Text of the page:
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William Heath Robinson (31 May 1872 – 13 September 1944) was an English cartoonist, illustrator and artist, best known for drawings of whimsically elaborate machines to achieve simple objectives.
In the UK, the term “Heath Robinson” entered the popular language during the 1914–1918 First World War as a description of any unnecessarily complex and implausible contrivance, much as “Rube Goldberg machines” came to be used in the United States from the 1920s onwards as a term for similar efforts.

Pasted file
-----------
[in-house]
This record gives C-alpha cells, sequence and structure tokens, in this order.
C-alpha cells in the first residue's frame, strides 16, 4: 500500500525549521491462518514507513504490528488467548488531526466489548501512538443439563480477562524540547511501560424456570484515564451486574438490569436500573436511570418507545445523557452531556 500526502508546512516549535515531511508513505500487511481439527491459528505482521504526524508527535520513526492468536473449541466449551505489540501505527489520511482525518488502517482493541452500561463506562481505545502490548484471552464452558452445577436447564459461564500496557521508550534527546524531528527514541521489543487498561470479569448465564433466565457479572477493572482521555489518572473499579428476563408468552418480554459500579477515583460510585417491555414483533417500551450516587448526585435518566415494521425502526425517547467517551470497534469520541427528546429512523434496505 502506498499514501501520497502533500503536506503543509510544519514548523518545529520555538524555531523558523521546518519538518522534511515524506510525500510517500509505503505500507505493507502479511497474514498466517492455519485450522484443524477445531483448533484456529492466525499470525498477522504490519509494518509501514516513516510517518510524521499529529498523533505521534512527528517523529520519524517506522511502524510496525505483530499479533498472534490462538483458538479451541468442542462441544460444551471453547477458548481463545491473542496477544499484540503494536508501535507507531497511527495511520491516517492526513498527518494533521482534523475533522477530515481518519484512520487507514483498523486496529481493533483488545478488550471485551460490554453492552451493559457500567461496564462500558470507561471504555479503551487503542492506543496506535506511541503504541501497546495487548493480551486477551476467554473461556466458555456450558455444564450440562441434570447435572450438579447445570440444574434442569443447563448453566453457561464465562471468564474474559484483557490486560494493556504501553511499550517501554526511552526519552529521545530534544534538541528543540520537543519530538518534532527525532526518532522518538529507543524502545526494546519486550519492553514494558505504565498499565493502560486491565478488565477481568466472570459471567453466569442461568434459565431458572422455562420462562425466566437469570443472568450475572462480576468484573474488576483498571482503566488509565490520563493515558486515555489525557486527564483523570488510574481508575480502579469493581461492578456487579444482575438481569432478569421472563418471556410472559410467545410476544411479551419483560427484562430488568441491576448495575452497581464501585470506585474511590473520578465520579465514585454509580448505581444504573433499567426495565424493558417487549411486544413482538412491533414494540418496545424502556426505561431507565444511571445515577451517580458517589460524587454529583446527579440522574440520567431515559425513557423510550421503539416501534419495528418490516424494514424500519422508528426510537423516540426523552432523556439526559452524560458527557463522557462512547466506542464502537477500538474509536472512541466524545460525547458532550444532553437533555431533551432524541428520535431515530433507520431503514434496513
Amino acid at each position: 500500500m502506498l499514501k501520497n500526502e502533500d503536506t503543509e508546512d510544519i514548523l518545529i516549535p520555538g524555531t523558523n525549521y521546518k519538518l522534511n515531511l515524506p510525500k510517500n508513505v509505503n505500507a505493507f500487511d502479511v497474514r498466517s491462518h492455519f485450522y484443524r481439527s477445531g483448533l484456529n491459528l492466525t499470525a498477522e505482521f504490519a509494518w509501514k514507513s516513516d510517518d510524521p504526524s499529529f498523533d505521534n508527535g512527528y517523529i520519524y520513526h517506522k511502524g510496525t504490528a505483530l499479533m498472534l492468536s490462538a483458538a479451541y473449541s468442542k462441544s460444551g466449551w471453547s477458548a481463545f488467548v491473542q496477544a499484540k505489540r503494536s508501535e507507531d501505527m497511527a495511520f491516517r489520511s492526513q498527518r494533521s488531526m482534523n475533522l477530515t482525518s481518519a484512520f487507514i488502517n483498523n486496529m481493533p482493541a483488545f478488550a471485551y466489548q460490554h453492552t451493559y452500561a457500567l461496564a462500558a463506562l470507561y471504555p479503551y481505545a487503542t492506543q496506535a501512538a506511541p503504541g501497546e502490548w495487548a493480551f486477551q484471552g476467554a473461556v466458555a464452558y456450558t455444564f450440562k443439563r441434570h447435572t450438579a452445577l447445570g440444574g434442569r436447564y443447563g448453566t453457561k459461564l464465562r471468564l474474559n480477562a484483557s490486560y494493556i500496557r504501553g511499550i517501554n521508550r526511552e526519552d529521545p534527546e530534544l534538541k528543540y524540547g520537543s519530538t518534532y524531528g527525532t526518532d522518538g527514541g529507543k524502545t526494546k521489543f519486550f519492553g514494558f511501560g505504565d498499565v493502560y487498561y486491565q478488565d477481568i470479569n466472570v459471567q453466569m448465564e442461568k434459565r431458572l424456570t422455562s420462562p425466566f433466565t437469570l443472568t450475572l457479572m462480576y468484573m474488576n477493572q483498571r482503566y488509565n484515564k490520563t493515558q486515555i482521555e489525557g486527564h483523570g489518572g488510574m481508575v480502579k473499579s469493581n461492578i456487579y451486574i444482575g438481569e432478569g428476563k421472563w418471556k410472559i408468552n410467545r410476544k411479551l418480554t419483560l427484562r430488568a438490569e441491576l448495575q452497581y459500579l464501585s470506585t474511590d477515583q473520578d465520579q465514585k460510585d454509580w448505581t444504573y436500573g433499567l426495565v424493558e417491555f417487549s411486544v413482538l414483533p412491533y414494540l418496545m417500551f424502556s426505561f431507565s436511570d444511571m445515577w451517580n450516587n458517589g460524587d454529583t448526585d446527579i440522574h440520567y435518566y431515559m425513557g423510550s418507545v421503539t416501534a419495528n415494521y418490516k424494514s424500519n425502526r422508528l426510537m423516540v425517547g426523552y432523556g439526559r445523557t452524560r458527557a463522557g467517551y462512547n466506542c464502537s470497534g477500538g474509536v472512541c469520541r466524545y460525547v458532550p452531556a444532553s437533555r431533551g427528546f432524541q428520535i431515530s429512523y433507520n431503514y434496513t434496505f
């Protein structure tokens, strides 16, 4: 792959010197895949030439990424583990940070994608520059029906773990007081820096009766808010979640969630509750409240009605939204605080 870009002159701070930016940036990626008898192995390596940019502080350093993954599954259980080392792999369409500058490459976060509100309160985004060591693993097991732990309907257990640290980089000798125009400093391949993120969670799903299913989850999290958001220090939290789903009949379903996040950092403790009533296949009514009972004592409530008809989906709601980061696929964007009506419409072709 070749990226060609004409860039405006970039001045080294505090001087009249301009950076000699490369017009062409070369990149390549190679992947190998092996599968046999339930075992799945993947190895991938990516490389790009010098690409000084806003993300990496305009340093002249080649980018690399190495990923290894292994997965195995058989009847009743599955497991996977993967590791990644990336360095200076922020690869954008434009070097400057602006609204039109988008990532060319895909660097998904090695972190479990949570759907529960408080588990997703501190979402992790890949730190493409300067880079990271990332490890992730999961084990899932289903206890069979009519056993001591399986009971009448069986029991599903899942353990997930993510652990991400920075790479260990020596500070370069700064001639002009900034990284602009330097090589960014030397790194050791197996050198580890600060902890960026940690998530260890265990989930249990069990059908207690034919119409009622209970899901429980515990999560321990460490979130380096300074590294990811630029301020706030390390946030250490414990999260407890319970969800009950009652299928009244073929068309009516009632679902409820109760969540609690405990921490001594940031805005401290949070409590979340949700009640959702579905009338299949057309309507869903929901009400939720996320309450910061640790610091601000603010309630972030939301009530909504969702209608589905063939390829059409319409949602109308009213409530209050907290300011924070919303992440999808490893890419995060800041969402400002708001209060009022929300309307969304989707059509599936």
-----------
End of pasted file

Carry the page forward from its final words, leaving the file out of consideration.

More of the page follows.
“Heath Robinson contraption” is perhaps more often used in relation to temporary fixes using ingenuity and whatever is to hand, often string and tape, or unlikely cannibalisations. Its continuing popularity was undoubtedly linked to Britain’s shortages and the need to “make do and mend” during the Second World War.
Presenting W. Heath Robinson’s illustrations for the Book of Goblins. First edition, published in 1934 by Hutchinson & Co. Ltd, 1934.